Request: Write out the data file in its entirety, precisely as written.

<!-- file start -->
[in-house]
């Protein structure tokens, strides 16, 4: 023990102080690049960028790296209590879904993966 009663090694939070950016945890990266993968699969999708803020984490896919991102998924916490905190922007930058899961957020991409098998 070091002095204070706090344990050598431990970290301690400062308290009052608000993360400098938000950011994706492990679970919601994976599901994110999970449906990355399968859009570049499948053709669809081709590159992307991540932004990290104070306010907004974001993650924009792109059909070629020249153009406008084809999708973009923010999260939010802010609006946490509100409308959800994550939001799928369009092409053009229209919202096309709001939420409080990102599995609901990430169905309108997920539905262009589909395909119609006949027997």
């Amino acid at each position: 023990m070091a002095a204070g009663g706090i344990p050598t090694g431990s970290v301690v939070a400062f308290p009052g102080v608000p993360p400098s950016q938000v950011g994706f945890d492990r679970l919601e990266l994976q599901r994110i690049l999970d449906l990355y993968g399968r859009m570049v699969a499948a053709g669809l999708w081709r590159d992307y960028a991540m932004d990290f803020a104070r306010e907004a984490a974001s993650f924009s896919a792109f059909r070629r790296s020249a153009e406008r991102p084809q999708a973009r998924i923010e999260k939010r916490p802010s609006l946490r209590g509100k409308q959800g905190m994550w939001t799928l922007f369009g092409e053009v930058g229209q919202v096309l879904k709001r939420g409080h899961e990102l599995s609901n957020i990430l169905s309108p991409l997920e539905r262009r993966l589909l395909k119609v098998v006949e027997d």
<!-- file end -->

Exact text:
[in-house]
């Protein structure tokens, strides 16, 4: 023990102080690049960028790296209590879904993966 009663090694939070950016945890990266993968699969999708803020984490896919991102998924916490905190922007930058899961957020991409098998 070091002095204070706090344990050598431990970290301690400062308290009052608000993360400098938000950011994706492990679970919601994976599901994110999970449906990355399968859009570049499948053709669809081709590159992307991540932004990290104070306010907004974001993650924009792109059909070629020249153009406008084809999708973009923010999260939010802010609006946490509100409308959800994550939001799928369009092409053009229209919202096309709001939420409080990102599995609901990430169905309108997920539905262009589909395909119609006949027997």
């Amino acid at each position: 023990m070091a002095a204070g009663g706090i344990p050598t090694g431990s970290v301690v939070a400062f308290p009052g102080v608000p993360p400098s950016q938000v950011g994706f945890d492990r679970l919601e990266l994976q599901r994110i690049l999970d449906l990355y993968g399968r859009m570049v699969a499948a053709g669809l999708w081709r590159d992307y960028a991540m932004d990290f803020a104070r306010e907004a984490a974001s993650f924009s896919a792109f059909r070629r790296s020249a153009e406008r991102p084809q999708a973009r998924i923010e999260k939010r916490p802010s609006l946490r209590g509100k409308q959800g905190m994550w939001t799928l922007f369009g092409e053009v930058g229209q919202v096309l879904k709001r939420g409080h899961e990102l599995s609901n957020i990430l169905s309108p991409l997920e539905r262009r993966l589909l395909k119609v098998v006949e027997d």